Scientists at the Research Institute for Stem Cell Research in Los Angeles have provided new hope in a breakthrough stem cell research paper published last Thursday. The new study documents the successful duplication of adult stem cells using the subject’s own DNA. The team, led by researcher Young Gie Chung, was able to turn skin cells extracted from an adult male into a hallow ovum, the ovum then multiplies and divides creating an embryo. While some scientists say the discovery is “not-earth-shattering,” others are more hopeful, saying nuclear transfer may be the first step in using stem cells ethically to cure degenerative diseases.
The process was developed as part of a scientific initiative to pursue therapeutic cloning, as opposed reproductive cloning. Researchers leading the study removed skin cells from the subject, fusing them to an empty ovum using a jolt of electricity. With this new method, researchers hope to perfect a way to use the subject’s own DNA to create cells that can fight a variety degenerative diseases. The process was successful using skin cells of two men ages 35 and 75.
The technique for this latest breakthrough in human stem cell research was first used in 1996 to clone Dolly the sheep, but this study marks the first time the method has been used on humans in order to create stem cells from adults. This stem cell breakthrough could provide new hope to those with degenerative diseases. Somatic cell nuclear transfer, or SCNT, could lead to the ability to regrow any type of human organs and tissue for regenerative purposes. Last year, a team of scientists used this method to create stem cells from the skin of babies but it was unclear whether it would be successful with adult cells.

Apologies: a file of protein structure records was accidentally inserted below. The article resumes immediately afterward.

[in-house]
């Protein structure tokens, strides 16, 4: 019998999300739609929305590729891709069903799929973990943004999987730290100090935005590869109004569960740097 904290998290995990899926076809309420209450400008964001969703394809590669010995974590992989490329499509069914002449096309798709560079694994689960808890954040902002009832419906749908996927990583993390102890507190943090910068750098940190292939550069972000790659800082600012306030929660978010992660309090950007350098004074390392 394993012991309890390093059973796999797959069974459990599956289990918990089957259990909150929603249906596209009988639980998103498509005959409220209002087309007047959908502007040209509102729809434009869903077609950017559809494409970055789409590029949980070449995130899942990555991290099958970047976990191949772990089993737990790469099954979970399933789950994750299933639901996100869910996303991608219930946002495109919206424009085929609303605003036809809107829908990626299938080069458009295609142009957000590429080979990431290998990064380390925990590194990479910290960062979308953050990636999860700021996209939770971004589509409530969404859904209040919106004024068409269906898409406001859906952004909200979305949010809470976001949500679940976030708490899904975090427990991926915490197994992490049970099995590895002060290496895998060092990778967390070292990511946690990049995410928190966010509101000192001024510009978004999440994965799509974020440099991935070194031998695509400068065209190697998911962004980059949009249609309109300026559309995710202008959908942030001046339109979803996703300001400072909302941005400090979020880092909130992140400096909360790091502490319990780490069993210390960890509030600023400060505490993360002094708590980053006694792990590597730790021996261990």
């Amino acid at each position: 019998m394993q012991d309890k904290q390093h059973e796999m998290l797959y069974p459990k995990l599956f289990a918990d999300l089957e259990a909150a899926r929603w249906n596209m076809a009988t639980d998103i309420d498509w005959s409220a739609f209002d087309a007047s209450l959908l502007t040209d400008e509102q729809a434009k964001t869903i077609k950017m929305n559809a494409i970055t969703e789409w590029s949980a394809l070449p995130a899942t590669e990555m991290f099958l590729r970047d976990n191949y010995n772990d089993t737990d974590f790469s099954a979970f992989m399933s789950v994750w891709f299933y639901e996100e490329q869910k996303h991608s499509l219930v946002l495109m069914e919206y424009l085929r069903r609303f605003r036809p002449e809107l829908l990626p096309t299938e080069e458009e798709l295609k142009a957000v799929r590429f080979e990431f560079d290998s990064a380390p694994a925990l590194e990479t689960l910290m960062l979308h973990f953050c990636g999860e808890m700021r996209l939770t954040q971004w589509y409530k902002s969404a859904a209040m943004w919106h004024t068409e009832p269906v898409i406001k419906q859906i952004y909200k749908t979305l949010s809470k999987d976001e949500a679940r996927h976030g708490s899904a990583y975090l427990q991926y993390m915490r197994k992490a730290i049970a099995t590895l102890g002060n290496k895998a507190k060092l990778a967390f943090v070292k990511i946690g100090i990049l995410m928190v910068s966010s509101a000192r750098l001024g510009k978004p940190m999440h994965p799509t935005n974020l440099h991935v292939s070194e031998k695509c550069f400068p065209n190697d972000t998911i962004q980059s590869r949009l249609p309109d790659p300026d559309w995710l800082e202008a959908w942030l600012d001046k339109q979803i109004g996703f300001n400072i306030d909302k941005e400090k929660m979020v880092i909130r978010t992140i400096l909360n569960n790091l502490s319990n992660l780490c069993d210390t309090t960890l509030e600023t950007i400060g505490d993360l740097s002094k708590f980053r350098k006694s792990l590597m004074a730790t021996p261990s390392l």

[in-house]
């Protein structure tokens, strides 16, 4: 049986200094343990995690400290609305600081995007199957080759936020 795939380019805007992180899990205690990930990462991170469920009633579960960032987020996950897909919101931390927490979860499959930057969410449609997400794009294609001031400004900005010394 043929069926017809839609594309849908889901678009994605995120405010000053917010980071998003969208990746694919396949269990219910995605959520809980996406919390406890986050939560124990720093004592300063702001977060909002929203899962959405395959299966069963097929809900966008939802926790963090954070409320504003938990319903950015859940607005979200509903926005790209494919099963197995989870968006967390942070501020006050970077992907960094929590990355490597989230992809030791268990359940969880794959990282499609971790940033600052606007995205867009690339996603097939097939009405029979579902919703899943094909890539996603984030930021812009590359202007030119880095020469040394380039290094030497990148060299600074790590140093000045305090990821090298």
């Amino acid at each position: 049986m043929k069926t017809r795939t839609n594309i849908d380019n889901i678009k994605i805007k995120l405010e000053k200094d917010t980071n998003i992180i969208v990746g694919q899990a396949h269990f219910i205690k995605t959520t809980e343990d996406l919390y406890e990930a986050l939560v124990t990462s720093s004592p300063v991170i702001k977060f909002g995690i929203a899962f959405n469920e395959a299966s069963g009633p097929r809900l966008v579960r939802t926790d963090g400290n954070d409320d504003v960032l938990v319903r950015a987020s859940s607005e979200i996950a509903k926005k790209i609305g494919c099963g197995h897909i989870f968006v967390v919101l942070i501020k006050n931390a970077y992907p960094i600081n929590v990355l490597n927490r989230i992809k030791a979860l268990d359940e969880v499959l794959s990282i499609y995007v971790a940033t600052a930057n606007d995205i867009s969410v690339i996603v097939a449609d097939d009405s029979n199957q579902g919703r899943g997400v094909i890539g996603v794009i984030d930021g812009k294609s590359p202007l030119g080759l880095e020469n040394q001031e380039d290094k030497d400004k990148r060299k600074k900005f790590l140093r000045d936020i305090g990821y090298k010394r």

Years ago, when scientists were beginning to explore the therapeutic potential of stem cells, the only way to create them was to harvest cells from an embryo with the same DNA as the subject, meaning scientists had to clone an embryo that matched the patient. The approach led to ethical debates, and scientists began to explore the use of induced cells as an alternative. However, there was some doubt that induced cells would be as flexible in treatment as those harvested from an embryo, and now it seems the SCNT method may offer yet another alternative through the creation of early embryos from adults.
The new findings could lead to tissue-transplant for a number of diseases such as Parkinson’s disease, heart disease, spinal cord injury, and multiple sclerosis. Despite the potential of the SCNT method of stem cell production, this recent breakthrough may reignite ethical debates about creating human embryos for experimental purposes, largely because scientists could theoretically employ the same technique to produce cloned babies. More than 15 states have laws against human cloning, and about 7 states have banned cloning for both reproductive and therapeutic purposes. The SCNT method cannot produce a human clone, even if the embryo is implanted into a womb, but since the embryos in the study still contain human DNA further research could make it possible for scientists to perfectly clone the original subject, a process officially banned by the United Nations following the 1997 controversy over Dolly the sheep. While some worry that the techniques in the SCNT cloning process are the first step to cloning a baby with the same genetic makeup as the donor, others find new hope for curing degenerative diseases in this latest stem cell breakthrough.
By Sandra Pugliese